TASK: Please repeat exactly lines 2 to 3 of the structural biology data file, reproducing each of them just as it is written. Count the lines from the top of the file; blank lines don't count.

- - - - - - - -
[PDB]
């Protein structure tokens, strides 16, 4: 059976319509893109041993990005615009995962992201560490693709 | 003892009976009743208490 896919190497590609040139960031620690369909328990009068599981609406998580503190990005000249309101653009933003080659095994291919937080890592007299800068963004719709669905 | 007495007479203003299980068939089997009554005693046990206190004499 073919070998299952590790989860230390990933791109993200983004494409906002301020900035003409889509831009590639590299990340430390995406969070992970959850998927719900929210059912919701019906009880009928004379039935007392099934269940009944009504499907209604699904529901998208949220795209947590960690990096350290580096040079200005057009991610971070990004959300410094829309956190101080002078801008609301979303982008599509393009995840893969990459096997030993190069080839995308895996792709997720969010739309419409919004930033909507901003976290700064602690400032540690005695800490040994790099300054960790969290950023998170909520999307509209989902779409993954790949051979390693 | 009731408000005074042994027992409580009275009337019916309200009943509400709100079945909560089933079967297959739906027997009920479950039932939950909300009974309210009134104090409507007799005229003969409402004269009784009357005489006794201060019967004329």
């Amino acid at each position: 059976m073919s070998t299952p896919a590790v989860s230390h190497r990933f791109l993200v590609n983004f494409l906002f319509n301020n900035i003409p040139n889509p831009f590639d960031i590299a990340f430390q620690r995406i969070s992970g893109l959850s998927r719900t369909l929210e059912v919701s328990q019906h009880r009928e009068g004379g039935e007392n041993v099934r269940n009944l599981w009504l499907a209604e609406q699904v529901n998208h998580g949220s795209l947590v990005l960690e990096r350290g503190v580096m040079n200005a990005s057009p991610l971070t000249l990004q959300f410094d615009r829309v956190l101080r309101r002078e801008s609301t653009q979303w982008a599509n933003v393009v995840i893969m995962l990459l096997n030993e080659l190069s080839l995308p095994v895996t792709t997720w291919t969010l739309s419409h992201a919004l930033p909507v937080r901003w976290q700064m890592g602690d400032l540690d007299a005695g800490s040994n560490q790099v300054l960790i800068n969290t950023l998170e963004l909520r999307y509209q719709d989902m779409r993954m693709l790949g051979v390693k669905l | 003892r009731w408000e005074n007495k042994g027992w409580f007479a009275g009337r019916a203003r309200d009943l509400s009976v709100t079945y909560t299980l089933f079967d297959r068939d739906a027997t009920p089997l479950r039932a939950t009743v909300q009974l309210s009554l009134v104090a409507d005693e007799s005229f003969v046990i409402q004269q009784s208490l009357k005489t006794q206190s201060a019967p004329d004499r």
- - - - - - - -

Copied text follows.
């Protein structure tokens, strides 16, 4: 059976319509893109041993990005615009995962992201560490693709 | 003892009976009743208490 896919190497590609040139960031620690369909328990009068599981609406998580503190990005000249309101653009933003080659095994291919937080890592007299800068963004719709669905 | 007495007479203003299980068939089997009554005693046990206190004499 073919070998299952590790989860230390990933791109993200983004494409906002301020900035003409889509831009590639590299990340430390995406969070992970959850998927719900929210059912919701019906009880009928004379039935007392099934269940009944009504499907209604699904529901998208949220795209947590960690990096350290580096040079200005057009991610971070990004959300410094829309956190101080002078801008609301979303982008599509393009995840893969990459096997030993190069080839995308895996792709997720969010739309419409919004930033909507901003976290700064602690400032540690005695800490040994790099300054960790969290950023998170909520999307509209989902779409993954790949051979390693 | 009731408000005074042994027992409580009275009337019916309200009943509400709100079945909560089933079967297959739906027997009920479950039932939950909300009974309210009134104090409507007799005229003969409402004269009784009357005489006794201060019967004329």
């Amino acid at each position: 059976m073919s070998t299952p896919a590790v989860s230390h190497r990933f791109l993200v590609n983004f494409l906002f319509n301020n900035i003409p040139n889509p831009f590639d960031i590299a990340f430390q620690r995406i969070s992970g893109l959850s998927r719900t369909l929210e059912v919701s328990q019906h009880r009928e009068g004379g039935e007392n041993v099934r269940n009944l599981w009504l499907a209604e609406q699904v529901n998208h998580g949220s795209l947590v990005l960690e990096r350290g503190v580096m040079n200005a990005s057009p991610l971070t000249l990004q959300f410094d615009r829309v956190l101080r309101r002078e801008s609301t653009q979303w982008a599509n933003v393009v995840i893969m995962l990459l096997n030993e080659l190069s080839l995308p095994v895996t792709t997720w291919t969010l739309s419409h992201a919004l930033p909507v937080r901003w976290q700064m890592g602690d400032l540690d007299a005695g800490s040994n560490q790099v300054l960790i800068n969290t950023l998170e963004l909520r999307y509209q719709d989902m779409r993954m693709l790949g051979v390693k669905l | 003892r009731w408000e005074n007495k042994g027992w409580f007479a009275g009337r019916a203003r309200d009943l509400s009976v709100t079945y909560t299980l089933f079967d297959r068939d739906a027997t009920p089997l479950r039932a939950t009743v909300q009974l309210s009554l009134v104090a409507d005693e007799s005229f003969v046990i409402q004269q009784s208490l009357k005489t006794q206190s201060a019967p004329d004499r």